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Children`s Books
by Lian Goodall

Sheree Fitch is a poet whose work is much loved by the children and adults of this country. Her There Were Monkeys in My Kitchen! won the Mr. Christie Book Award; Mabel Murple took the Anne Conner Brimer Award; and Toes In My Nose has a permanent place on my family's shelf of treasured books.

Now out in paperback, Fitch's If You Could Wear My Sneakers likewise deserves a special place on bookshelves across the country, and even around the world. The poems, written in several gay styles, all bounce and giggle right off the reader's tongue. Darcia Labrosse's attractive, colourful artwork and cartoon animal characters match Fitch's buoyancy.

The topic, however, is anything but light. And this is why the book deserves another look in its new edition. For it is about a very important issue-children's rights. All children should be aware of the articles tabled by the United Nations Convention on the Rights of the Child. But how to broach this hefty topic with youngsters of ages five to ten? Fitch, of course, uses poems-wacky and wonderful poems-as a tool for exploring their needs.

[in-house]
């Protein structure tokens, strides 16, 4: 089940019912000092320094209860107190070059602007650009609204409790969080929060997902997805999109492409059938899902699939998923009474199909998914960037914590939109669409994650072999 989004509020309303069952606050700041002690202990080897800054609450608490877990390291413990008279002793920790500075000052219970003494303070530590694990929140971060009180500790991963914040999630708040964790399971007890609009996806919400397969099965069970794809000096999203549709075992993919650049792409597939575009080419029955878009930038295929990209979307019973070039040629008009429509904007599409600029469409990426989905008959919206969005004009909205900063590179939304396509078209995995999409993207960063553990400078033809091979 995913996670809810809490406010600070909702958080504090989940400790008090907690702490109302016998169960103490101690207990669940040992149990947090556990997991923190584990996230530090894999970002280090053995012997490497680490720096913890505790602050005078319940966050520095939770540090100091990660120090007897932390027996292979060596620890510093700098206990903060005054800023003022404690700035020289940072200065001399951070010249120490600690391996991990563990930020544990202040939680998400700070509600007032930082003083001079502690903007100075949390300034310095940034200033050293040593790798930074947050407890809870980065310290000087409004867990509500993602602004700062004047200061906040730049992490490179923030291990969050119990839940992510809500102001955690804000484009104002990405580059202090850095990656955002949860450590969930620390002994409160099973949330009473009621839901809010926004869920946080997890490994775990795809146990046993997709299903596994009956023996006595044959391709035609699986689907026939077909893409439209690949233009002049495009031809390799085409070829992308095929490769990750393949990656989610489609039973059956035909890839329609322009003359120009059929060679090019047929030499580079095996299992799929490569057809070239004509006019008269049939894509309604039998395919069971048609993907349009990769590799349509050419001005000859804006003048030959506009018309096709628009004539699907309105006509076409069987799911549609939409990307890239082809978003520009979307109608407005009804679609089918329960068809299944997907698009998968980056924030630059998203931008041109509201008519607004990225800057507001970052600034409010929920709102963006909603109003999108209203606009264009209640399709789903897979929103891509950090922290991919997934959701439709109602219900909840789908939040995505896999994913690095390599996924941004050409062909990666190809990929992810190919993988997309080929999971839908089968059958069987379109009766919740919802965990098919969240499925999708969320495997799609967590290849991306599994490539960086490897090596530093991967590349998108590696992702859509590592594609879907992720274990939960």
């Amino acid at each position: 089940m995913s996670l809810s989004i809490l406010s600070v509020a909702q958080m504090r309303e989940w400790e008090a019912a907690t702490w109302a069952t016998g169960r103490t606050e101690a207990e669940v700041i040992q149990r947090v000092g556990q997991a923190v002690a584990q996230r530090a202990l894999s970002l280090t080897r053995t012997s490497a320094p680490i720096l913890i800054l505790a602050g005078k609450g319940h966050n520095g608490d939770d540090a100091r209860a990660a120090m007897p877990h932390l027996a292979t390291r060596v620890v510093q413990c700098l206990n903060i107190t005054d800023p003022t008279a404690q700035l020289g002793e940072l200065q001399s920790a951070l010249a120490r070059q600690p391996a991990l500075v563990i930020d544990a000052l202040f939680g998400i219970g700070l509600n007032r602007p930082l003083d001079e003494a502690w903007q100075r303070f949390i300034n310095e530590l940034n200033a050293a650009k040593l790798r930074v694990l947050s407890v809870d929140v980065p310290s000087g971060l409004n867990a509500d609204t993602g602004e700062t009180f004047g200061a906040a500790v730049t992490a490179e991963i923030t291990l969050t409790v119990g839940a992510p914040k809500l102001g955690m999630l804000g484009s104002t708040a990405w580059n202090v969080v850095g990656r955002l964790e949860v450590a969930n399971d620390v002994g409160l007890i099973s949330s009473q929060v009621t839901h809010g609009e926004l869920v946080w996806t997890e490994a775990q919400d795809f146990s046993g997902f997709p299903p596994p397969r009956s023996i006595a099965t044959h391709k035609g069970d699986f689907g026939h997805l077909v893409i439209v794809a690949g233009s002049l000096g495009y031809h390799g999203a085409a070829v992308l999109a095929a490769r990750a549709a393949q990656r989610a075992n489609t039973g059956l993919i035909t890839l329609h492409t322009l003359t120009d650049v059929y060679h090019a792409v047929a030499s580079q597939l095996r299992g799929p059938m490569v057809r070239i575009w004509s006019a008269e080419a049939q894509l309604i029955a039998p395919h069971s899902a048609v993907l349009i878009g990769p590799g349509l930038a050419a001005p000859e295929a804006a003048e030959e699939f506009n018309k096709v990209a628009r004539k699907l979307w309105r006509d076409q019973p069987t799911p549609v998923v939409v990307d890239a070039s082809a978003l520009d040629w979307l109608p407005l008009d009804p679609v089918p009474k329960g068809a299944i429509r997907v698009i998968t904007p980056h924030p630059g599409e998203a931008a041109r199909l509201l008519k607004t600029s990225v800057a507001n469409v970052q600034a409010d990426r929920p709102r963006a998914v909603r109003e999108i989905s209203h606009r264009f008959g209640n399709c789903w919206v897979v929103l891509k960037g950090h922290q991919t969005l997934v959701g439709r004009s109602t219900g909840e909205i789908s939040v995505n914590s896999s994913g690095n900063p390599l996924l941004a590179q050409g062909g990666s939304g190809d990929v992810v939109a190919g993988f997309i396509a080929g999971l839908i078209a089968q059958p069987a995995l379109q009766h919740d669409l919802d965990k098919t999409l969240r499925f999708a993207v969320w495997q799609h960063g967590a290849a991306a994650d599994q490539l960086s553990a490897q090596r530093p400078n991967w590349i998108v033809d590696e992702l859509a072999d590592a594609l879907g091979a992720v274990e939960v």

Peter Gzowski was not making an overstatement when he wrote in the foreword that Fitch can make "poems out of everything". As UNICEF Special Representative in the Atlantic Provinces, Nova Scotia resident Fitch seemed determined to create poems that definitely meant something, and these poems cover topics ranging from the "right to give your opinion" to "the right to be protected from war". The book is set up like a game: after reading the poems, children can have fun matching titles with the corresponding right.

Some of the poems can be more easily associated with a right than others. For example, "The Giraffe Who Could Not Laugh" and who needs help getting that laugh wiggled out, is clearly about the right to "the highest standard of health and medical care attainable". However, it's a little more difficult to untangle "If You Could Wear My Sneakers", which talks about exchanging footwear and identities. It's not a straight line between "if you were me and I were you for just a day" and the intended message that "all rights apply to all children without exception".

Young readers may not uncover the precise meaning on their own, but these poems serve well as beginning points for discussion. And everyone will have a rhythmically rollicking good time during the read. 

Lian Goodall is a freelance book reviewer with expertise in children's literature.


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